Friday, November 3, 2023

Q&A with Pim Wangtechawat




Pim Wangtechawat is the author of the new novel The Moon Represents My Heart. Her work has appeared in a variety of publications, including the Mekong Review and the Nikkei Asian Review.



Q: What inspired you to write The Moon Represents My Heart, and how did you create the Wang family?


A: I was inspired to write TMRMH during a period in my life when I was reflecting a lot on who I was as a person and what’s made me the person I am today.


A lot of that reflection led back to my relationship with my father and, by extension, his relationship with his father, who passed away just a few years ago.


This is the reason why many things about the family in the book were based on my own family members, and the book became an exploration and an homage to my Chinese heritage.


The book was also inspired by my own experience living in London in my early 20s. Living in the UK as someone from Asia is a very unique experience; London is such a big and sprawling city, but it can also be very lonely.


I wanted to capture that contradiction in the book and, together with the family relationships, explore how we try and find belonging in ourselves and each other. How we can confront our history and figure out a way to move forward with hope.


Q: How was the book’s title chosen, and what does it signify for you?


A: The Moon Represents My Heart is a very famous song by a Taiwanese singer named Teresa Teng. I used to listen to her music in the car with my parents when I was young, and they are songs that my grandparents’ generation also know.


I wanted to capture that familial memory in the book. Plus, the lyrics of the song really encapsulates the sentiment of the novel.

I love whenever I come across readers of Chinese heritage who recognise the title of the book as the title of the song, and they’ll have their own family memories related to that song that they’ll share with me. Like, “I just did karaoke to that song with my mum!” or “That was my father’s favourite song!” etc.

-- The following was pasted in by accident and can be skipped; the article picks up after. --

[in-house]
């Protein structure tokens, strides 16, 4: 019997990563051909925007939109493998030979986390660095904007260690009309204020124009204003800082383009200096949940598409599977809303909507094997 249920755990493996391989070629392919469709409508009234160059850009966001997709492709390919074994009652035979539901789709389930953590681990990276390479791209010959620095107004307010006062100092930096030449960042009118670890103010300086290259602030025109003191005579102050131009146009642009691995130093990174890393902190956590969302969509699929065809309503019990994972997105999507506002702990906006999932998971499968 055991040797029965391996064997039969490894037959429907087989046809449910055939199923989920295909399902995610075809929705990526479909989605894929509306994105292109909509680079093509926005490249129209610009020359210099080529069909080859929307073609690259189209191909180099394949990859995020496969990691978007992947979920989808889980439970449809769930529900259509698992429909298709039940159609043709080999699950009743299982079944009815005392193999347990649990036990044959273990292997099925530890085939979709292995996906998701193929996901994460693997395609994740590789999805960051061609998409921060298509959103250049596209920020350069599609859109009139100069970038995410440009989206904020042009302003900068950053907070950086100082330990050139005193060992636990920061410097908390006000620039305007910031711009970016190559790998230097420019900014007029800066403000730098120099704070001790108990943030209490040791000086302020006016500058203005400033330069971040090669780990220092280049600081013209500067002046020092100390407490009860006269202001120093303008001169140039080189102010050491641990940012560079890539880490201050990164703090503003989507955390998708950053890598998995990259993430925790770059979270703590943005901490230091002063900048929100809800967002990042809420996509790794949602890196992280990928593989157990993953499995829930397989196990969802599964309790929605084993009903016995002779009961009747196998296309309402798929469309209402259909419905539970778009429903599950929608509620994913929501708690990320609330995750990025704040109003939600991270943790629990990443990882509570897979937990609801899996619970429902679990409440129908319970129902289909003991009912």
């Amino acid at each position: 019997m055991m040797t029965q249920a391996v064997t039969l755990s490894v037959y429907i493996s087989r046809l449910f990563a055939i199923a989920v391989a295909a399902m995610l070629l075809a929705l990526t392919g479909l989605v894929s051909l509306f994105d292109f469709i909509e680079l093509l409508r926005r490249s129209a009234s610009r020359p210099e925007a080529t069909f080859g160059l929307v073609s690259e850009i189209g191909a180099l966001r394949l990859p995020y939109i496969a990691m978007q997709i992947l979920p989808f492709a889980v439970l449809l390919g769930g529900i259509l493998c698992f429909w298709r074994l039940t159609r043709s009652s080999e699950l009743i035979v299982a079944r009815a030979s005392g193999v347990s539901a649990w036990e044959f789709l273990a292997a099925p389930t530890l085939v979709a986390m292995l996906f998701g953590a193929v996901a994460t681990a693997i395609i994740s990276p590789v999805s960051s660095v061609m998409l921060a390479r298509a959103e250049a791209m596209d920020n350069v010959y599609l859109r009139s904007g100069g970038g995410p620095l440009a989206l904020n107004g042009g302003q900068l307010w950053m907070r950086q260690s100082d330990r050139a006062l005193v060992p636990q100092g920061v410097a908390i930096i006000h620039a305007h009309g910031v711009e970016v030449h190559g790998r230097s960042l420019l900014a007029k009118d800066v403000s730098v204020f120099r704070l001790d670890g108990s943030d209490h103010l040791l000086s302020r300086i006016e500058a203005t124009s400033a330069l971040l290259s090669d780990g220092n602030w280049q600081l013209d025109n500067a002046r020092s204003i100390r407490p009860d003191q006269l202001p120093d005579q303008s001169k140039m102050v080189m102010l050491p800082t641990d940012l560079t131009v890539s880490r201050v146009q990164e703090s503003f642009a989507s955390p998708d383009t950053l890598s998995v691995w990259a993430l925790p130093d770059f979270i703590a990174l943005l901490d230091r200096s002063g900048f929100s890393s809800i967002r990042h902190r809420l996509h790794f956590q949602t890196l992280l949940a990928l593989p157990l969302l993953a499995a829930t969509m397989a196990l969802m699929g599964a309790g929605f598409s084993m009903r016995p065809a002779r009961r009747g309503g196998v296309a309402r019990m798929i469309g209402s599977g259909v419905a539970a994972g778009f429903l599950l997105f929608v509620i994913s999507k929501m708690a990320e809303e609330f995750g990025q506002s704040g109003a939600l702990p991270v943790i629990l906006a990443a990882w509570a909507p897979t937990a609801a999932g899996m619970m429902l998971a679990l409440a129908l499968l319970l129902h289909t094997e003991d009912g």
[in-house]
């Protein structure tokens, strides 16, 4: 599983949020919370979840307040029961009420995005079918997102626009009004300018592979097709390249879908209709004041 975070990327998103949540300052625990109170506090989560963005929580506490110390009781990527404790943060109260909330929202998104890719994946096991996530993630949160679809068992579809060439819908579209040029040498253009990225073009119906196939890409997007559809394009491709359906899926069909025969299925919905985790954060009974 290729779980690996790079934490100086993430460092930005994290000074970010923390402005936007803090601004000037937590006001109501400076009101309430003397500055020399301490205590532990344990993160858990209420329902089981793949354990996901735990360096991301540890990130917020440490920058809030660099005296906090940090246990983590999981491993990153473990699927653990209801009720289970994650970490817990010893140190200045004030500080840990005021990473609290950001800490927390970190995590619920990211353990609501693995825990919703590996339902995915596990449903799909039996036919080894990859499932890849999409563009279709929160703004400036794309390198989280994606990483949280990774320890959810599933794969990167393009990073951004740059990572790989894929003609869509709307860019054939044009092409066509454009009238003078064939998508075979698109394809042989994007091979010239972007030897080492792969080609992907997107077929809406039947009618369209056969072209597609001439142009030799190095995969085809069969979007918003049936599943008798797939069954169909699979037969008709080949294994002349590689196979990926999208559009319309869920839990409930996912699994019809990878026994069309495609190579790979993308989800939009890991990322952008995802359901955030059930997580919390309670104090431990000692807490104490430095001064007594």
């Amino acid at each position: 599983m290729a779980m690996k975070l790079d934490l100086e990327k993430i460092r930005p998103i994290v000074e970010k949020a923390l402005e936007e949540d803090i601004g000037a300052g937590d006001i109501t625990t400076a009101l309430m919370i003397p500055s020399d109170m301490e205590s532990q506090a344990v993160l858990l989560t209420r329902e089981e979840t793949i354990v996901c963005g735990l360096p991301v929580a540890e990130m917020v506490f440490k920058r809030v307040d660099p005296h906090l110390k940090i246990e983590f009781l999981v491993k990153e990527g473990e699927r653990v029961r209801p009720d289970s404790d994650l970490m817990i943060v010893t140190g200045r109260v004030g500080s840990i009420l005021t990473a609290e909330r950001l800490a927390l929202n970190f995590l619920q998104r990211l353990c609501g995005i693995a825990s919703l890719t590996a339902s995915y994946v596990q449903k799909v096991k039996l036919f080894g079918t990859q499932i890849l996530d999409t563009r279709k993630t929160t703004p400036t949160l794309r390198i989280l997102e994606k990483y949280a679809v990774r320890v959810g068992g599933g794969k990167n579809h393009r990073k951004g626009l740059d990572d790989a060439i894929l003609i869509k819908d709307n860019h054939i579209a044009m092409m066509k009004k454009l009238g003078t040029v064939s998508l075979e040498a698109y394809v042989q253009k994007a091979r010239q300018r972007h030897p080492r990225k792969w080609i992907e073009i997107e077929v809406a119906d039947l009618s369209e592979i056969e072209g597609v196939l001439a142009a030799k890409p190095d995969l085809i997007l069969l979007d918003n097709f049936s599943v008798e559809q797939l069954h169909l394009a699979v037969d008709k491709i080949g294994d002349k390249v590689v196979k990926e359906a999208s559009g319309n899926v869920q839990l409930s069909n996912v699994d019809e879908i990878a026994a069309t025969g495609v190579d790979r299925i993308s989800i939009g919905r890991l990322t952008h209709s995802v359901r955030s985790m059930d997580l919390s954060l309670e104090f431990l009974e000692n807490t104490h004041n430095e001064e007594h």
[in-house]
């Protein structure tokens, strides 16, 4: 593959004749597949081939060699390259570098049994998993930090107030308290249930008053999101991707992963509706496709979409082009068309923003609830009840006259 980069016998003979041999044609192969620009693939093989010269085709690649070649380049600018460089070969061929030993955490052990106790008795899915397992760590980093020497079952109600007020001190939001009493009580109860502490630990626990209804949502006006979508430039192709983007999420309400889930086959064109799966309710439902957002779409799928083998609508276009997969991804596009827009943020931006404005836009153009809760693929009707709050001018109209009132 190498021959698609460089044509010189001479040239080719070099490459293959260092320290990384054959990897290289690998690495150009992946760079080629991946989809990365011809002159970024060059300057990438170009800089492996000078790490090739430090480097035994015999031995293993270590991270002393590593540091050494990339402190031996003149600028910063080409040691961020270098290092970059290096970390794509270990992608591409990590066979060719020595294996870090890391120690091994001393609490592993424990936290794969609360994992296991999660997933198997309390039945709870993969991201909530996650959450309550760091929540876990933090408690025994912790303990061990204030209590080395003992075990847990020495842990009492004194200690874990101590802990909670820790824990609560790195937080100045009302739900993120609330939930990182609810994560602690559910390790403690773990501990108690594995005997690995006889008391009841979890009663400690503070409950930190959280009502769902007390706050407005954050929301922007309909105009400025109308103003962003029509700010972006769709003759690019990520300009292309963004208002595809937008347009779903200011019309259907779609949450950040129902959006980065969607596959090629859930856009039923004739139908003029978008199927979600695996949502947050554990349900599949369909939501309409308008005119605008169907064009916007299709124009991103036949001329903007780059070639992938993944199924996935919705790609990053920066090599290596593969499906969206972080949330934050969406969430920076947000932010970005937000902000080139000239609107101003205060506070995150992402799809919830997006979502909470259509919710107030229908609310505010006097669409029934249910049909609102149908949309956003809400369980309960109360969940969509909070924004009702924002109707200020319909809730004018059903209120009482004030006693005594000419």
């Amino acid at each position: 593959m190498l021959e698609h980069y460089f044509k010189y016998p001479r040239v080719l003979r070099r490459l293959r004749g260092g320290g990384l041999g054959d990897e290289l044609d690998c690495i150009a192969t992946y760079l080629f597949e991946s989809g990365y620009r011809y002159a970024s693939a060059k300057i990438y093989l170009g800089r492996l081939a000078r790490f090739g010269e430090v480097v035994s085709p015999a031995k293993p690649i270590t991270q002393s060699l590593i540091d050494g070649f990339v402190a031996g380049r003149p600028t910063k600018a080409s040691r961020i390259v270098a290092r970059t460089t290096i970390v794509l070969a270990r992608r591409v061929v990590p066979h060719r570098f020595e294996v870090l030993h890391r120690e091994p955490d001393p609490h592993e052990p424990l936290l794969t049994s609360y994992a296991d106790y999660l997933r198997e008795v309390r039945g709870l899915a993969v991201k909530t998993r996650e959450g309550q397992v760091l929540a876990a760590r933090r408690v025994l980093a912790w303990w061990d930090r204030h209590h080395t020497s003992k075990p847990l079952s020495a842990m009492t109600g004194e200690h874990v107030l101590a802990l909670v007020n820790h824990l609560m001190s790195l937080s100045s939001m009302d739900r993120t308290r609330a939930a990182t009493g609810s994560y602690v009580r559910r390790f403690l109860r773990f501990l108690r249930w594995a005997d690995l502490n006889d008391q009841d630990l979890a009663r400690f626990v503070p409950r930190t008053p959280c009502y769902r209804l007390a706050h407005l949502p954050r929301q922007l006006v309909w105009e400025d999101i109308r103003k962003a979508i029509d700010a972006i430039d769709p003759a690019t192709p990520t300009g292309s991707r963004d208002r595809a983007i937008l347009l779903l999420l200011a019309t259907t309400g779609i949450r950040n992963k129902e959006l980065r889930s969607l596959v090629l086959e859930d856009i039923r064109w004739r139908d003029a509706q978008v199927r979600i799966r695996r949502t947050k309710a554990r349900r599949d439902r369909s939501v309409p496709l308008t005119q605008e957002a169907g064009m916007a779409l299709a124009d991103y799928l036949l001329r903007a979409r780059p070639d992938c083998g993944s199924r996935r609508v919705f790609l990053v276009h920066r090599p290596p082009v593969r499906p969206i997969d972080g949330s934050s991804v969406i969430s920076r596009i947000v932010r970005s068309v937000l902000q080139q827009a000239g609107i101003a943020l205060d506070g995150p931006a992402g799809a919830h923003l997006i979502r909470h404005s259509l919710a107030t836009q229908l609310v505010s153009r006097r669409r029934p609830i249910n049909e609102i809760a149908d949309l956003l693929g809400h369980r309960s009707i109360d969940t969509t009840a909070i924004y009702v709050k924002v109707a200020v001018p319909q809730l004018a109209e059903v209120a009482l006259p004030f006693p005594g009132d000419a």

People of Chinese heritage are scattered all over the world. Some of us can speak Chinese, some of us can’t. But I love the idea that this song kind of bonds us all together.


Q: Did you know how the story would end before you started writing it, or did you make many changes along the way?


A: I’ve had the ending in my mind from the very beginning of the project. The entire story leads up to that scene, and what happens in that scene sums up the spirit of the novel!


So, no, there were never any changes to the ending made along the way. Everything was written towards that ending from the very start.


Q: Did you need to do a lot of research to write the book, and if so, did you learn anything that especially surprised you?


A: Yes, I did a lot of research for the novel. Besides research into my own family history (I interviewed my father about his childhood and his relationship with his father), I did research on the Kowloon Walled City and the Chinese immigrant experience in the UK.


A time period that I did extensive research on was the Second World War and the decade leading up to it.


What was the most surprising was the story of the injustice faced by the Chinese seamen who fought alongside the British during WWII. After the War ended, these Chinese sailors were treated horribly in Britain, and were later deported back to China by the British government without their families being informed.


Until now, descendants of these sailors in the UK are still trying to find out what happened to their husbands and fathers. This is such an important story in our history that has long been overlooked.


Finding out that London Chinatown was originally in the East End was also fascinating. I went for a visit and it’s so amazing to see that the old street names in Chinese are still there. The London Museum of Docklands and the Imperial War Museum in Lambeth were also a huge help!


Q: What are you working on now?


A: I’m working on my second novel. It’s the first time I’m writing Thai characters! The story will explore how our fears and traumas impact how we choose to love each other. Hopefully I’ll get it right!


Q: Anything else we should know?


A: I hope people enjoy TMRMH! I hope it reminds you of good times with loved ones, and that it helps you feel less alone whenever life gets a little bit too lonely.


--Interview with Deborah Kalb

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